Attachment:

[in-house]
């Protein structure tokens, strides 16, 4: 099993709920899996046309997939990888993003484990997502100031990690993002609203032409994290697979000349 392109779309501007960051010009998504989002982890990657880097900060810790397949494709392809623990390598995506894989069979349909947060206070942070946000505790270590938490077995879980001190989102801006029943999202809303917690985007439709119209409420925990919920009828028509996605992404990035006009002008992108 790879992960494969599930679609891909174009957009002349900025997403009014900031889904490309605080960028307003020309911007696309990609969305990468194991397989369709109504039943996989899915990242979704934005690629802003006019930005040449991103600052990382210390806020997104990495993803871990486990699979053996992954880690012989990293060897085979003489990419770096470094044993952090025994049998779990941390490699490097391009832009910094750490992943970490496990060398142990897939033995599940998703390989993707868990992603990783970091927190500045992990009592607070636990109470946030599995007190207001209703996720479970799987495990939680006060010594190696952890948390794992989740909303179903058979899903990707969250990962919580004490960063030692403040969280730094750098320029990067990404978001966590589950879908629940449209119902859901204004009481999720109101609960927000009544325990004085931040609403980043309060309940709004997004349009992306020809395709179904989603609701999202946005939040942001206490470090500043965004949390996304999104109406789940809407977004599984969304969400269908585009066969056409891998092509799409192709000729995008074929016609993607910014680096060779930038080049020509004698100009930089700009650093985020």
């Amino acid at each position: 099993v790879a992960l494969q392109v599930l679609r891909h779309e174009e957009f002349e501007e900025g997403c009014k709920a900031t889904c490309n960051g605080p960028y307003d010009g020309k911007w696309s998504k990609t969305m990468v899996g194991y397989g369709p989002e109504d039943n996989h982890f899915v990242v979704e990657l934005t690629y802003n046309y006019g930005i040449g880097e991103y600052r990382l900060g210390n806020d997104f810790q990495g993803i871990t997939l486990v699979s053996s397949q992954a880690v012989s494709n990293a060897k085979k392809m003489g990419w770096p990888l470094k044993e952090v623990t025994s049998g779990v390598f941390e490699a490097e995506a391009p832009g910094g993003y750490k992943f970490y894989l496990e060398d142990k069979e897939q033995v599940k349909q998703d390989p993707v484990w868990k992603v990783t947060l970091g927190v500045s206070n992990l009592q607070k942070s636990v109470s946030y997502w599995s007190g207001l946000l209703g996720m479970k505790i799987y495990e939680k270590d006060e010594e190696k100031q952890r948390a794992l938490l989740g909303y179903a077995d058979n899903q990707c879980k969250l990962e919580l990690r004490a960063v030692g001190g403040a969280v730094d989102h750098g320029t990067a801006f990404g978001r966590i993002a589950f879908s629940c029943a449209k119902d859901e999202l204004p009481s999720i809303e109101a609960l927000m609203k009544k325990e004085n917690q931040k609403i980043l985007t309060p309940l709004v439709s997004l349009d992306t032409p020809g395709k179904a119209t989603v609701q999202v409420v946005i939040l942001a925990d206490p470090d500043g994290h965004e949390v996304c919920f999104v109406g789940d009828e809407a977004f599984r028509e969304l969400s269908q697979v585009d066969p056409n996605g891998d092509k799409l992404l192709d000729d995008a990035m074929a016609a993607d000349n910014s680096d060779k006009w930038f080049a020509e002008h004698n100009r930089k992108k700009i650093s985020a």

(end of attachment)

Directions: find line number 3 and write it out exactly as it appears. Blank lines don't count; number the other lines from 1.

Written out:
């Amino acid at each position: 099993v790879a992960l494969q392109v599930l679609r891909h779309e174009e957009f002349e501007e900025g997403c009014k709920a900031t889904c490309n960051g605080p960028y307003d010009g020309k911007w696309s998504k990609t969305m990468v899996g194991y397989g369709p989002e109504d039943n996989h982890f899915v990242v979704e990657l934005t690629y802003n046309y006019g930005i040449g880097e991103y600052r990382l900060g210390n806020d997104f810790q990495g993803i871990t997939l486990v699979s053996s397949q992954a880690v012989s494709n990293a060897k085979k392809m003489g990419w770096p990888l470094k044993e952090v623990t025994s049998g779990v390598f941390e490699a490097e995506a391009p832009g910094g993003y750490k992943f970490y894989l496990e060398d142990k069979e897939q033995v599940k349909q998703d390989p993707v484990w868990k992603v990783t947060l970091g927190v500045s206070n992990l009592q607070k942070s636990v109470s946030y997502w599995s007190g207001l946000l209703g996720m479970k505790i799987y495990e939680k270590d006060e010594e190696k100031q952890r948390a794992l938490l989740g909303y179903a077995d058979n899903q990707c879980k969250l990962e919580l990690r004490a960063v030692g001190g403040a969280v730094d989102h750098g320029t990067a801006f990404g978001r966590i993002a589950f879908s629940c029943a449209k119902d859901e999202l204004p009481s999720i809303e109101a609960l927000m609203k009544k325990e004085n917690q931040k609403i980043l985007t309060p309940l709004v439709s997004l349009d992306t032409p020809g395709k179904a119209t989603v609701q999202v409420v946005i939040l942001a925990d206490p470090d500043g994290h965004e949390v996304c919920f999104v109406g789940d009828e809407a977004f599984r028509e969304l969400s269908q697979v585009d066969p056409n996605g891998d092509k799409l992404l192709d000729d995008a990035m074929a016609a993607d000349n910014s680096d060779k006009w930038f080049a020509e002008h004698n100009r930089k992108k700009i650093s985020a």